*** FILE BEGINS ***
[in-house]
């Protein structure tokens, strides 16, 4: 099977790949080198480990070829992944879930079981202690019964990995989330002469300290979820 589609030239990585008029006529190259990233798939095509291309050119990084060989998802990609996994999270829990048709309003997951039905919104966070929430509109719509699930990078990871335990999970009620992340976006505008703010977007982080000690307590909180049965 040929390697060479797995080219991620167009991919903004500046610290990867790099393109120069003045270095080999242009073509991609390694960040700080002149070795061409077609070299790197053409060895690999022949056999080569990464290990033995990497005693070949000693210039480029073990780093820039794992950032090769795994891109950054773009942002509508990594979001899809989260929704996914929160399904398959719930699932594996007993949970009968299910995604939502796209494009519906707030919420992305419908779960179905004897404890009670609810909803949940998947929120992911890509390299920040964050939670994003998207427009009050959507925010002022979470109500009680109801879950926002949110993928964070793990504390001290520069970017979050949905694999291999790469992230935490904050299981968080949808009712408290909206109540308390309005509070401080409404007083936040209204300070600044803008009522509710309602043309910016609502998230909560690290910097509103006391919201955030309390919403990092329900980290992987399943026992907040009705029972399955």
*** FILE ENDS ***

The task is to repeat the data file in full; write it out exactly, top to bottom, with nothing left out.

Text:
[in-house]
């Protein structure tokens, strides 16, 4: 099977790949080198480990070829992944879930079981202690019964990995989330002469300290979820 589609030239990585008029006529190259990233798939095509291309050119990084060989998802990609996994999270829990048709309003997951039905919104966070929430509109719509699930990078990871335990999970009620992340976006505008703010977007982080000690307590909180049965 040929390697060479797995080219991620167009991919903004500046610290990867790099393109120069003045270095080999242009073509991609390694960040700080002149070795061409077609070299790197053409060895690999022949056999080569990464290990033995990497005693070949000693210039480029073990780093820039794992950032090769795994891109950054773009942002509508990594979001899809989260929704996914929160399904398959719930699932594996007993949970009968299910995604939502796209494009519906707030919420992305419908779960179905004897404890009670609810909803949940998947929120992911890509390299920040964050939670994003998207427009009050959507925010002022979470109500009680109801879950926002949110993928964070793990504390001290520069970017979050949905694999291999790469992230935490904050299981968080949808009712408290909206109540308390309005509070401080409404007083936040209204300070600044803008009522509710309602043309910016609502998230909560690290910097509103006391919201955030309390919403990092329900980290992987399943026992907040009705029972399955």